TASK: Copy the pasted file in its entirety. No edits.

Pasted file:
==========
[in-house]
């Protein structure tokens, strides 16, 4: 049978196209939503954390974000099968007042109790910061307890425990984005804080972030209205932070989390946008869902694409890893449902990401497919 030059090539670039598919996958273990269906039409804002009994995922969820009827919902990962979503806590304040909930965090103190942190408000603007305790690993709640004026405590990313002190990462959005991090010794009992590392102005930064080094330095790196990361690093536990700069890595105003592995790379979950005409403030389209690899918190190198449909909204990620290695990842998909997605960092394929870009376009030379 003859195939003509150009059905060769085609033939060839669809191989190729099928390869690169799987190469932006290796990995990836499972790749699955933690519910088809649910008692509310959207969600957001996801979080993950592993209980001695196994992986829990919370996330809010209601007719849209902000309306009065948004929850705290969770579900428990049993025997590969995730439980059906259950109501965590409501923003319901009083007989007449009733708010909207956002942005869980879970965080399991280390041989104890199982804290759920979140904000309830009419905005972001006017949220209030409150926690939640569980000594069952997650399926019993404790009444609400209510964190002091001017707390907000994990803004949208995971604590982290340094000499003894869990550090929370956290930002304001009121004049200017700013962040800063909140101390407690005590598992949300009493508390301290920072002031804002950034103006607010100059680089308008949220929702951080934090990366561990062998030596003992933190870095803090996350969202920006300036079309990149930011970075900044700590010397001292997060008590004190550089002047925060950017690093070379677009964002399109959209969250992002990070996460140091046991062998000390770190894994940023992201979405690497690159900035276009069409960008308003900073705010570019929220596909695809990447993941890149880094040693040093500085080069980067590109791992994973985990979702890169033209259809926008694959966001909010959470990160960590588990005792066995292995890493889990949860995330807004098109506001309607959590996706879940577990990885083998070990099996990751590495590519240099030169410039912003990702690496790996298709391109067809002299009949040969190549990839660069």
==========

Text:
[in-house]
């Protein structure tokens, strides 16, 4: 049978196209939503954390974000099968007042109790910061307890425990984005804080972030209205932070989390946008869902694409890893449902990401497919 030059090539670039598919996958273990269906039409804002009994995922969820009827919902990962979503806590304040909930965090103190942190408000603007305790690993709640004026405590990313002190990462959005991090010794009992590392102005930064080094330095790196990361690093536990700069890595105003592995790379979950005409403030389209690899918190190198449909909204990620290695990842998909997605960092394929870009376009030379 003859195939003509150009059905060769085609033939060839669809191989190729099928390869690169799987190469932006290796990995990836499972790749699955933690519910088809649910008692509310959207969600957001996801979080993950592993209980001695196994992986829990919370996330809010209601007719849209902000309306009065948004929850705290969770579900428990049993025997590969995730439980059906259950109501965590409501923003319901009083007989007449009733708010909207956002942005869980879970965080399991280390041989104890199982804290759920979140904000309830009419905005972001006017949220209030409150926690939640569980000594069952997650399926019993404790009444609400209510964190002091001017707390907000994990803004949208995971604590982290340094000499003894869990550090929370956290930002304001009121004049200017700013962040800063909140101390407690005590598992949300009493508390301290920072002031804002950034103006607010100059680089308008949220929702951080934090990366561990062998030596003992933190870095803090996350969202920006300036079309990149930011970075900044700590010397001292997060008590004190550089002047925060950017690093070379677009964002399109959209969250992002990070996460140091046991062998000390770190894994940023992201979405690497690159900035276009069409960008308003900073705010570019929220596909695809990447993941890149880094040693040093500085080069980067590109791992994973985990979702890169033209259809926008694959966001909010959470990160960590588990005792066995292995890493889990949860995330807004098109506001309607959590996706879940577990990885083998070990099996990751590495590519240099030169410039912003990702690496790996298709391109067809002299009949040969190549990839660069």